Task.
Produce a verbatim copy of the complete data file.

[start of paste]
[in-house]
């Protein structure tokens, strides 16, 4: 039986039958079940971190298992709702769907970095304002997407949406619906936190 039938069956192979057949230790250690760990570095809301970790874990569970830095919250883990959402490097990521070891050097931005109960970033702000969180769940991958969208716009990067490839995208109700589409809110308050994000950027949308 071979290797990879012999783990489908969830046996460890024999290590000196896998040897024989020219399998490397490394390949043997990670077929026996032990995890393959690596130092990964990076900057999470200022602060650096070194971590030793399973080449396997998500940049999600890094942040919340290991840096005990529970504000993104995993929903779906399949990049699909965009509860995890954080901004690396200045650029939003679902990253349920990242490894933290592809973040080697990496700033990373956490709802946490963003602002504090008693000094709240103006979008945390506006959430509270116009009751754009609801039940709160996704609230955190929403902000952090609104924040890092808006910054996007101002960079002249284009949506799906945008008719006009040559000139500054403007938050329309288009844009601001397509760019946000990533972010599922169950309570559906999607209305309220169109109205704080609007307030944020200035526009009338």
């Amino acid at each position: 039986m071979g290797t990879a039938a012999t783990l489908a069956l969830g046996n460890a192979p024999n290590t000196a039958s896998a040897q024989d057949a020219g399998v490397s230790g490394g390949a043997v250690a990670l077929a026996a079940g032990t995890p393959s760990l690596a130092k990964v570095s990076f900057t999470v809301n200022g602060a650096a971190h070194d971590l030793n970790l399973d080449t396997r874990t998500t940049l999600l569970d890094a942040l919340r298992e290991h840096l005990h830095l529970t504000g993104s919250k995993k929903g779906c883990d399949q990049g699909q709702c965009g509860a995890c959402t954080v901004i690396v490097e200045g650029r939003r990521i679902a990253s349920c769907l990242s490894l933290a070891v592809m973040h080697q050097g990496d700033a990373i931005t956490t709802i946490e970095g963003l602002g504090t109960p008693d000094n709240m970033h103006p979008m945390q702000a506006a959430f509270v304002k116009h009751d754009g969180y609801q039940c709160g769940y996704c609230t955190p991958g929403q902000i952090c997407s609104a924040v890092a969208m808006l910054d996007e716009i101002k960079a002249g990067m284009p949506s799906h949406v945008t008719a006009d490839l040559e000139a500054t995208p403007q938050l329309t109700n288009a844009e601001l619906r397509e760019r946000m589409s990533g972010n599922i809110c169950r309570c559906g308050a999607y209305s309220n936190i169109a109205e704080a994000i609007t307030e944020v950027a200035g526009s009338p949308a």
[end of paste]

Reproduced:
[in-house]
């Protein structure tokens, strides 16, 4: 039986039958079940971190298992709702769907970095304002997407949406619906936190 039938069956192979057949230790250690760990570095809301970790874990569970830095919250883990959402490097990521070891050097931005109960970033702000969180769940991958969208716009990067490839995208109700589409809110308050994000950027949308 071979290797990879012999783990489908969830046996460890024999290590000196896998040897024989020219399998490397490394390949043997990670077929026996032990995890393959690596130092990964990076900057999470200022602060650096070194971590030793399973080449396997998500940049999600890094942040919340290991840096005990529970504000993104995993929903779906399949990049699909965009509860995890954080901004690396200045650029939003679902990253349920990242490894933290592809973040080697990496700033990373956490709802946490963003602002504090008693000094709240103006979008945390506006959430509270116009009751754009609801039940709160996704609230955190929403902000952090609104924040890092808006910054996007101002960079002249284009949506799906945008008719006009040559000139500054403007938050329309288009844009601001397509760019946000990533972010599922169950309570559906999607209305309220169109109205704080609007307030944020200035526009009338």
């Amino acid at each position: 039986m071979g290797t990879a039938a012999t783990l489908a069956l969830g046996n460890a192979p024999n290590t000196a039958s896998a040897q024989d057949a020219g399998v490397s230790g490394g390949a043997v250690a990670l077929a026996a079940g032990t995890p393959s760990l690596a130092k990964v570095s990076f900057t999470v809301n200022g602060a650096a971190h070194d971590l030793n970790l399973d080449t396997r874990t998500t940049l999600l569970d890094a942040l919340r298992e290991h840096l005990h830095l529970t504000g993104s919250k995993k929903g779906c883990d399949q990049g699909q709702c965009g509860a995890c959402t954080v901004i690396v490097e200045g650029r939003r990521i679902a990253s349920c769907l990242s490894l933290a070891v592809m973040h080697q050097g990496d700033a990373i931005t956490t709802i946490e970095g963003l602002g504090t109960p008693d000094n709240m970033h103006p979008m945390q702000a506006a959430f509270v304002k116009h009751d754009g969180y609801q039940c709160g769940y996704c609230t955190p991958g929403q902000i952090c997407s609104a924040v890092a969208m808006l910054d996007e716009i101002k960079a002249g990067m284009p949506s799906h949406v945008t008719a006009d490839l040559e000139a500054t995208p403007q938050l329309t109700n288009a844009e601001l619906r397509e760019r946000m589409s990533g972010n599922i809110c169950r309570c559906g308050a999607y209305s309220n936190i169109a109205e704080a994000i609007t307030e944020v950027a200035g526009s009338p949308a």